Mr Robinson said everyone who doesn’t want to discuss the eventuality the majority of citizens would opt for a united Ireland in a Border poll is talking “claptrap”.
The former First Minister branded as “chloroformed” those who, he said, don’t want to speak about the referendum itself and its possible outcomes.
He said: “Not only are they advising us not to talk about a Border poll, but they don’t want us to even talk about the subject matter at the heart of such a poll.
“Do they not realise that the battle is raging? We live in a society divided by identity, so to some extent the union is always under fire.
“But surely, nobody could be so chloroformed that they don’t recognise that the opponents of the union are charging our lines like seldom before.”
This scathing attack follows a speech he held last week at the MacGill Summer School, where he argued the North should prepare for the possibility of a united Ireland, he described his critics as “chloroformed”.
There, Mr Robinson said he didn’t believe the majority of citizens living in Northern Ireland would vote to leave the UK in a potential poll.
But he didn’t think this was a reason good enough not to prepare for the eventuality.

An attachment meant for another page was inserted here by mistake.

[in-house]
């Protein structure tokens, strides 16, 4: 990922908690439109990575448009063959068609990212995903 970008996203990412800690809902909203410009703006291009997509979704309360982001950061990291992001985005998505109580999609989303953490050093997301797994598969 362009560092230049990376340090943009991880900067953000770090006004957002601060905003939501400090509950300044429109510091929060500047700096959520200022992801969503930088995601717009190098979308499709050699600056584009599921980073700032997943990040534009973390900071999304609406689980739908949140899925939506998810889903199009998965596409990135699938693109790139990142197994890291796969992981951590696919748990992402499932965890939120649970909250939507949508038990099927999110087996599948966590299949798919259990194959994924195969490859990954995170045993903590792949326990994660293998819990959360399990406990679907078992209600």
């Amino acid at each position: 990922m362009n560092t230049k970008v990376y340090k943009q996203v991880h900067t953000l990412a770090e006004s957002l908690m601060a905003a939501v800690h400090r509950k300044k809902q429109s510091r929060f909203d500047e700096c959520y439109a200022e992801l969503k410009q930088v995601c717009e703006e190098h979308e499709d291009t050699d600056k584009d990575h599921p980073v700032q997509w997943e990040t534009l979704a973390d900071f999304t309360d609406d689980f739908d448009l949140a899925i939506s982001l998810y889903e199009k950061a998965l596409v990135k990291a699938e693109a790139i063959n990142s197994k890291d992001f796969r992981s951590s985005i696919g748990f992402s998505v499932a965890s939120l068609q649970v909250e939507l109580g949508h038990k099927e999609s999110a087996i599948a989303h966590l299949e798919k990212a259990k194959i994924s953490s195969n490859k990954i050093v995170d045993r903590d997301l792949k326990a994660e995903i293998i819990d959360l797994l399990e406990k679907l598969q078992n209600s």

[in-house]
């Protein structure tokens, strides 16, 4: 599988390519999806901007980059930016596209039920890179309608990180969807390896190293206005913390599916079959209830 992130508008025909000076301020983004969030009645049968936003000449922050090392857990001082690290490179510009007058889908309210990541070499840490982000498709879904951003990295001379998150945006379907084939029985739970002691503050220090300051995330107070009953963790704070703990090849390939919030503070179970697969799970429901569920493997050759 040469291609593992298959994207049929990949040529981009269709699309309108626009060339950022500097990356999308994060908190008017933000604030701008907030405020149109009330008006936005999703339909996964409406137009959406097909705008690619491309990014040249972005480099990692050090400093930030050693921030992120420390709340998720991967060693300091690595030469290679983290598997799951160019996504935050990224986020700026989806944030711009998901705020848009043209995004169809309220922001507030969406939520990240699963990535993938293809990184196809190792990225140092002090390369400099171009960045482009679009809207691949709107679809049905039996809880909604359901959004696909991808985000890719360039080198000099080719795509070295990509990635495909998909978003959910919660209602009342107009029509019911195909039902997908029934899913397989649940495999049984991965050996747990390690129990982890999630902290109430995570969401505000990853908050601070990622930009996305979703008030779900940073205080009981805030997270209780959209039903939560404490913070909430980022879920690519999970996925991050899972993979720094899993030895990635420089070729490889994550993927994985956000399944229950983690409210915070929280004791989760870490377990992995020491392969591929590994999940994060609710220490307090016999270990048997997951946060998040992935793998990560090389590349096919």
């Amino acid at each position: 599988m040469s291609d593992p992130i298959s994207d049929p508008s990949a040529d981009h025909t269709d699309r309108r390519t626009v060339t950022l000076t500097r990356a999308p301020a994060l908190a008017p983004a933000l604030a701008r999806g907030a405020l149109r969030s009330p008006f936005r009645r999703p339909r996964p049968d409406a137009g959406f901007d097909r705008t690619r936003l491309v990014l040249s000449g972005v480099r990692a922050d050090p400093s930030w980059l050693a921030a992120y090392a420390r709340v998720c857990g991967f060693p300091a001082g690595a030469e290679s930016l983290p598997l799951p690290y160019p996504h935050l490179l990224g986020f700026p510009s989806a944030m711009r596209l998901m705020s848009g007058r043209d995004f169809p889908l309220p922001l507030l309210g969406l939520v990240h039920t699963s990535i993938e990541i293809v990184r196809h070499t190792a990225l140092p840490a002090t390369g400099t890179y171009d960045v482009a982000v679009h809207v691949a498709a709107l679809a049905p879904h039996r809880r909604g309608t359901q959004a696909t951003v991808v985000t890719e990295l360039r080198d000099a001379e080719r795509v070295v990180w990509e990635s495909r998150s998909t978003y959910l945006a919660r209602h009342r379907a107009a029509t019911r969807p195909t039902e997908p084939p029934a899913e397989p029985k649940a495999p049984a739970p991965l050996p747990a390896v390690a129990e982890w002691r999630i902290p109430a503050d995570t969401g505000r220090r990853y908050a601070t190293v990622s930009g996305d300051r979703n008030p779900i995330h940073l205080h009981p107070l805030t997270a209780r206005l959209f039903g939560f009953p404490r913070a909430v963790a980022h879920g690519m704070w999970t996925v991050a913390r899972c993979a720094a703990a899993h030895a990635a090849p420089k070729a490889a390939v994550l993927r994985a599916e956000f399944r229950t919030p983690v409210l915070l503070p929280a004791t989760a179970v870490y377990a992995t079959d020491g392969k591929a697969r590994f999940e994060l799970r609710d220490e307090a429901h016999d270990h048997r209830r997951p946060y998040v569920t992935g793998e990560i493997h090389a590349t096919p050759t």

He said: “I don’t expect my own house to burn down but I still insure it because it could happen.”
The former First Minister received a major backlash for his comments and was heavily criticised by DUP MP for East Antrim Sammy Wilson.
Answering to his latest attack, Mr Wilson described Mr Robinson as a “formidable advocate” for the union, but said on the issue of a poll he was “just plain wrong”.
He added: “It is not enough to say that a referendum is coming, so prepare the terms in case we lose.
“Churchill knew that the Nazis were coming after Britain when they defeated France in 1940 but he didn’t prepare terms for the event of a successful invasion, he rallied the people by telling them to prepare to fight on the beaches and in laneways and in the street and to never surrender.
“That’s a far better strategy and that is what I am hearing from unionists who I speak to and who are alarmed at the talk of an inevitable referendum and the possibility of losing it.”
The Belfast Agreement, also known as Good Friday Agreement, states Northern Ireland can hold a Border poll “if at any time it appears likely to him that a majority of those voting would express a wish that Northern Ireland should cease to be part of the United Kingdom and form part of a united Ireland”.
Sinn Féin leader Mary Lou McDonald has sent mixed signals over her party’s position on a potential Border poll.
While on Monday she said the Border poll should be put on hold until the “dangers” posed by Brexit are mitigated, on Tuesday she said the British government should allow Northern Ireland resident to vote in the event of a hard Brexit next year.